Each and every circuit has their own unique story and this one plucked my curiosity with its windswept airfield character and colourful history. Silverstone is a track that has incorporated its roots into its layout and has been tested with its fair share of complications. Balancing safety and spectacle is an essential element for a successful Grand Prix and this year Silverstone has faced an intense amount of criticism after their mission to resurface went wrong. Last weekend was one of the longest and strangest to date.

Cultivated from a World War II Royal Air Force bomber station into one of the most well known of its kind, the venue has a historically unique timeline. In 1943, RAF Silverstone became the base for the Royal Air Forces 17th Operational Training Unit. Its fundamental duty was to drills aircrews of the Vickers Wellington, twin-engined bombers used in combat but unfortunately (or fortunately) their days were short-lived. The former RAF aerodrome would lay dormant for four years before an unusual proposition was arranged and the first notion of motorsport would take place. It is alleged that Maurice Geoghegan, a local resident owned a Frazer-Nash sports car but was unable to flaunt its real capabilities on regular town roads. Aware of the abandoned airfield, he along with several other car fanatics, over a gentleman’s agreement organised an impromptu race around the abandoned runways. This ignited interest in the creation of an official circuit and in 1948 James Wilson Brown, a local farmer was employed by the Royal Automobile Club to transform the location into a fully functional race track in only two months. The route was laid out with rustic oil and straw barrels and behind a single rope stood hundreds of spectators. 100,000 onlookers attended the inaugural event at a facility that finally sealed their position on the motor-racing map.

Silverstone returned to the MotoGP calendar in 2010 after a revised layout but the asphalt (used all year round and a mecca of testing for F1) continued to raise concerns. The long-standing bumps on the tarmac challenge even the most experienced motorcycle racers. Each year the media publish their reports and the bumps are always the star of the show. At the beginning of 2018 with the best interest at hand, the Silverstone circuit underwent an attempt to smoothen out history by laying a new surface (the first time this had been done since 1996). However, this year we didn’t witness any vision of smooth sailing, in fact it wasn’t smooth at all and there was almost enough standing water to float by. Riders were complaining from day one and it only got worse from there as the rain arrived. Andrea Dovizioso shared his concern: “Everybody, I think, is struggling with the bumps. It’s strange, they did new asphalt but it’s even worse.”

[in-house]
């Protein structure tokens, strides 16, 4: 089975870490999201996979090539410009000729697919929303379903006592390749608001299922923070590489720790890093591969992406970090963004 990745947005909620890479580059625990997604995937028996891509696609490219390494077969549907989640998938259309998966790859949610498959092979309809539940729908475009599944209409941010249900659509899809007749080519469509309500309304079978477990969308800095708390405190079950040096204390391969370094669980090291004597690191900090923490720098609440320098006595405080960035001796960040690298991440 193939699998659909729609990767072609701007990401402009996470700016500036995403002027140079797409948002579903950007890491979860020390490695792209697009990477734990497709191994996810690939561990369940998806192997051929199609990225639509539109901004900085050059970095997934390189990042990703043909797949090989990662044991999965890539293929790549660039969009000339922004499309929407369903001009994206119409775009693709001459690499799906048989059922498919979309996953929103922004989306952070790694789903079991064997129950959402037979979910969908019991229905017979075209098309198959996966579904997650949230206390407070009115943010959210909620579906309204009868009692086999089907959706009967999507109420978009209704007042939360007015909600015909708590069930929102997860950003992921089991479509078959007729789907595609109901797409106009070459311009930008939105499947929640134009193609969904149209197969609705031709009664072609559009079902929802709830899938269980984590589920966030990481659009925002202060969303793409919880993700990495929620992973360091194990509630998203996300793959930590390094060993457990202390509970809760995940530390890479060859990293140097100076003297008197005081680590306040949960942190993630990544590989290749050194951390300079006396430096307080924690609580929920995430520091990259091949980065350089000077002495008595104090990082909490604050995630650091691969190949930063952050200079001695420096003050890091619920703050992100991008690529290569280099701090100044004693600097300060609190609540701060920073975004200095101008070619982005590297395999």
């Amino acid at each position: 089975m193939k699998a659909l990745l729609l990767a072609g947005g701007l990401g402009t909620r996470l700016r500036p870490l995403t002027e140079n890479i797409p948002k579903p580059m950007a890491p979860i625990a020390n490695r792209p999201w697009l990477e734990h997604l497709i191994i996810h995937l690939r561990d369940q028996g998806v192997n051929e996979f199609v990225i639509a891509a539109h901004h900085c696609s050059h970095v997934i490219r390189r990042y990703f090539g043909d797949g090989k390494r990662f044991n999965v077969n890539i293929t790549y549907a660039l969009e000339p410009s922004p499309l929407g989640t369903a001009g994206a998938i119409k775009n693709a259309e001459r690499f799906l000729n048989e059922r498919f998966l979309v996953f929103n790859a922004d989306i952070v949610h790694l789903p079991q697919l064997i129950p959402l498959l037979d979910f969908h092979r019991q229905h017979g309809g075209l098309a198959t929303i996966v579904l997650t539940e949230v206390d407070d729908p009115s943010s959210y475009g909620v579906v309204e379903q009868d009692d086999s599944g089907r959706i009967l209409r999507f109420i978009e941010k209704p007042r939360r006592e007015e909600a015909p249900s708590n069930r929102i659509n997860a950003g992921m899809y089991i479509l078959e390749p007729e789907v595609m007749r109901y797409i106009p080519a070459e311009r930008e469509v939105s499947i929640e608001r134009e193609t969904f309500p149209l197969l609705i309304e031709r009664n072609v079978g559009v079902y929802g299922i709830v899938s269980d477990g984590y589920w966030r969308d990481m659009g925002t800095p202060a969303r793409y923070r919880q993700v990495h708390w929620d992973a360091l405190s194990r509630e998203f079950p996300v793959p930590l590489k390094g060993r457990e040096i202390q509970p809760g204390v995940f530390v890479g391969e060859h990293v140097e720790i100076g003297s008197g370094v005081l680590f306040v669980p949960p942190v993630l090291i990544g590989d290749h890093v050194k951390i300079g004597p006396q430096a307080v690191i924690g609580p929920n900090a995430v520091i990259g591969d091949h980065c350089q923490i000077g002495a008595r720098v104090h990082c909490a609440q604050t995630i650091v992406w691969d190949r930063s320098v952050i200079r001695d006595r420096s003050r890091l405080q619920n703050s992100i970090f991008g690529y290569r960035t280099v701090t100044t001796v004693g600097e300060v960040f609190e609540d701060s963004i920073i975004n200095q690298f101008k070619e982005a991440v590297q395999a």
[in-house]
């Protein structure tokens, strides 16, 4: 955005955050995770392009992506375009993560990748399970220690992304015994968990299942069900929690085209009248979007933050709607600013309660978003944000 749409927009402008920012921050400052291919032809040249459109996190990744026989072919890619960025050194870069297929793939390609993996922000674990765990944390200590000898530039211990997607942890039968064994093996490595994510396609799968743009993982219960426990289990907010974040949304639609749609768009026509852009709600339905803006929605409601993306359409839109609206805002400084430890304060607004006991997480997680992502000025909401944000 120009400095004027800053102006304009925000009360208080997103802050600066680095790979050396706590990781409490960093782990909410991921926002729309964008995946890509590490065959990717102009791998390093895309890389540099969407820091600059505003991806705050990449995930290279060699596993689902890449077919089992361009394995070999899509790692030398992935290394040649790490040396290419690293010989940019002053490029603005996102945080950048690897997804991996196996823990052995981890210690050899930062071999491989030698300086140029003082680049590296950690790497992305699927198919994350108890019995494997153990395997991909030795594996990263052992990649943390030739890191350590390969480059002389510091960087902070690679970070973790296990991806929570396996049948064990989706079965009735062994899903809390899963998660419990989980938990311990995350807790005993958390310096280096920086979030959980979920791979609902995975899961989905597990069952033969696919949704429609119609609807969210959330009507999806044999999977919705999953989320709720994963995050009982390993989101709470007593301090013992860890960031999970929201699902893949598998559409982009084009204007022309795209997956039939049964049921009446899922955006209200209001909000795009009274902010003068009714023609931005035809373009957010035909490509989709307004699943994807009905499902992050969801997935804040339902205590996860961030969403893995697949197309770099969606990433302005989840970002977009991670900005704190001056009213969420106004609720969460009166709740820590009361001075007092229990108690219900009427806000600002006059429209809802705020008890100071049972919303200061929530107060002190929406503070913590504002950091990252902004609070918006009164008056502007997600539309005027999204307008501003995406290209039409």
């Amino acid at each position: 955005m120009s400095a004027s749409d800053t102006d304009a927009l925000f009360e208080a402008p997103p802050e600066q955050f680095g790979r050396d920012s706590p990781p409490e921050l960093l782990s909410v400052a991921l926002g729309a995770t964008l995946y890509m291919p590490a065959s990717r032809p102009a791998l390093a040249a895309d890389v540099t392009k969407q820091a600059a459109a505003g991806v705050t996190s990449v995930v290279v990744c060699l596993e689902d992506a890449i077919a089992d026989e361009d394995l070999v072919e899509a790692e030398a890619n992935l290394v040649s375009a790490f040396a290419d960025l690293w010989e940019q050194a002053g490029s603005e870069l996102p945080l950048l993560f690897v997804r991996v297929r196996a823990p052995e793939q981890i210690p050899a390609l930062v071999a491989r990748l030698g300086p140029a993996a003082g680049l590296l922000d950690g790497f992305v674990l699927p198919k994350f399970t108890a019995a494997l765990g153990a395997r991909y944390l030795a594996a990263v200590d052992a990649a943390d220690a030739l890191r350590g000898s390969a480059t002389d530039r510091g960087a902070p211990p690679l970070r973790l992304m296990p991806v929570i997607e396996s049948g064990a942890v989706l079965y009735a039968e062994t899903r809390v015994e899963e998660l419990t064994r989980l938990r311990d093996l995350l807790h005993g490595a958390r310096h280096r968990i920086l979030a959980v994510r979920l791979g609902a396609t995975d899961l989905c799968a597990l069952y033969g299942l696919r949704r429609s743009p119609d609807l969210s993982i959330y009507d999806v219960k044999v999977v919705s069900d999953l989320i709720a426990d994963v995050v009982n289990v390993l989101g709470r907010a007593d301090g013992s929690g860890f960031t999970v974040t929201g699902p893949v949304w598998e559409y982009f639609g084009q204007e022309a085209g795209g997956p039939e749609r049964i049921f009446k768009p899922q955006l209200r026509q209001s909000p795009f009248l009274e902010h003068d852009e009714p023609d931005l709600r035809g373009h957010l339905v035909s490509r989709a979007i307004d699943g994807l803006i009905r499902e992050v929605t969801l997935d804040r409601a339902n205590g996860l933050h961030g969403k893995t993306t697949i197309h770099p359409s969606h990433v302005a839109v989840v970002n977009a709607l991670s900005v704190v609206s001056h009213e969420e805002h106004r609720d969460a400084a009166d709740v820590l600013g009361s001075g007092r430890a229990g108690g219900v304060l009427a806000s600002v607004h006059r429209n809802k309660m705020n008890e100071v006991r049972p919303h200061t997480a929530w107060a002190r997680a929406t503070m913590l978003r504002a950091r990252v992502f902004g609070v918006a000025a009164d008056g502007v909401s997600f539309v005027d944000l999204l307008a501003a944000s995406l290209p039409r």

He was backed by Cal Crutchlow: “the circuit was not really in the condition to ride 300hp Grand Prix bikes around it with standing water”.

Not only were these bumps causing the bikes to move an awful lot, they were forcing the rider to constantly fight with their machinery. Jorge Lorenzo was among the riders who felt unsafe with the combination of the rain and new tarmac: “as a rider, we don’t feel safe on the bike because of the type of asphalt. We don’t want to take a very high risk”. Tito Rabat was the only victim of the weekend and suffered a broken tibia, fibula and femur after he was clattered by Franco Morbidelli’s careering and aquaplaning Honda.

Above all else, riders are only human. They may heal fast with help of professionals, have an unbelievable pain threshold and thrive off the adrenaline of high speeds but they aren’t racing to get hurt and we shouldn’t expect them to put their lives on the line. We watch MotoGP to see clean fighting and safe riding not to witness crashes. Alex Rins appeared blank faced as he spoke to the media: “They did a bad job with the asphalt. We need to think of our lives, not of the risk” and just like that he put it perfectly. There is more at risk racing in conditions like Sunday than to not race at all. Bradley Smith was yet another rider who was in favour of canceling the race: “We have more than 80 riders to take care of and it only takes one mistake out there. Especially in the early laps out there, visibility was poor, aquaplaning everywhere. My two laps going to the grid it was clear we couldn’t race”. I am no expert in the science behind riding a MotoGP bike but the combination of a very powerful motorcycle, slippery tarmac, rain and an uneven surface does not sound conceivable to me. We have been blessed with races in the past which have played a key role in championships and watched the intensity of battles on the edge of our seats. This year, wasn’t the year for that and that is ok.

These men are not superheroes with sinuous capes and enigmatic masks. They’re human beings who break, bleed and even feel fear. Something we tend to forget because of their fearless philosophies. Add in a circuit like Silverstone and you can get a world class show or a complex mess. This circuit has been moulded from the bare minimum – drums and straw – and today shaped into what they declare ‘the home of British racing’. It has and always will be a fan favourite with its long history. Sunday may not have been the race day we all expected but it might be one used to guide the future of circuits and their blueprints.

Words by Sienna Wedes @SiennaWedes

Photos by CormacGP

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